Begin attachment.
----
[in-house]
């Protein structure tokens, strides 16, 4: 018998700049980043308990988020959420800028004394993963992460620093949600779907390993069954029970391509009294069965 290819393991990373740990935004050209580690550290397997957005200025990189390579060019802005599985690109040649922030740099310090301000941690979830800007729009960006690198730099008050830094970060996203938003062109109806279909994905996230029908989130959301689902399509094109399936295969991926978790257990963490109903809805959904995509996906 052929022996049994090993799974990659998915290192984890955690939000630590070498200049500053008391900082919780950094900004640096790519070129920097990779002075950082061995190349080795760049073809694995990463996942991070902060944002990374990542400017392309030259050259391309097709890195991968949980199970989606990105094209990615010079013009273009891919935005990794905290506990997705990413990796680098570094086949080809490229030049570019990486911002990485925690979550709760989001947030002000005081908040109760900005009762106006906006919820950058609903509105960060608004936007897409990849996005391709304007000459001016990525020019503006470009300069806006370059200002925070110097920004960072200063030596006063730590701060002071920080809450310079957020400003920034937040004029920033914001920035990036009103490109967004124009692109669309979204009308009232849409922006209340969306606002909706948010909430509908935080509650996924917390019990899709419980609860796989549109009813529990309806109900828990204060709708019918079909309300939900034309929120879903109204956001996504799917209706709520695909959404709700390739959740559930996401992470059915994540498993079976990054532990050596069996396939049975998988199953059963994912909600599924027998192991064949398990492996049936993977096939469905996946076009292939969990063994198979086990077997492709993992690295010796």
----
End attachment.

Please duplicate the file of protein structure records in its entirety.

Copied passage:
[in-house]
């Protein structure tokens, strides 16, 4: 018998700049980043308990988020959420800028004394993963992460620093949600779907390993069954029970391509009294069965 290819393991990373740990935004050209580690550290397997957005200025990189390579060019802005599985690109040649922030740099310090301000941690979830800007729009960006690198730099008050830094970060996203938003062109109806279909994905996230029908989130959301689902399509094109399936295969991926978790257990963490109903809805959904995509996906 052929022996049994090993799974990659998915290192984890955690939000630590070498200049500053008391900082919780950094900004640096790519070129920097990779002075950082061995190349080795760049073809694995990463996942991070902060944002990374990542400017392309030259050259391309097709890195991968949980199970989606990105094209990615010079013009273009891919935005990794905290506990997705990413990796680098570094086949080809490229030049570019990486911002990485925690979550709760989001947030002000005081908040109760900005009762106006906006919820950058609903509105960060608004936007897409990849996005391709304007000459001016990525020019503006470009300069806006370059200002925070110097920004960072200063030596006063730590701060002071920080809450310079957020400003920034937040004029920033914001920035990036009103490109967004124009692109669309979204009308009232849409922006209340969306606002909706948010909430509908935080509650996924917390019990899709419980609860796989549109009813529990309806109900828990204060709708019918079909309300939900034309929120879903109204956001996504799917209706709520695909959404709700390739959740559930996401992470059915994540498993079976990054532990050596069996396939049975998988199953059963994912909600599924027998192991064949398990492996049936993977096939469905996946076009292939969990063994198979086990077997492709993992690295010796």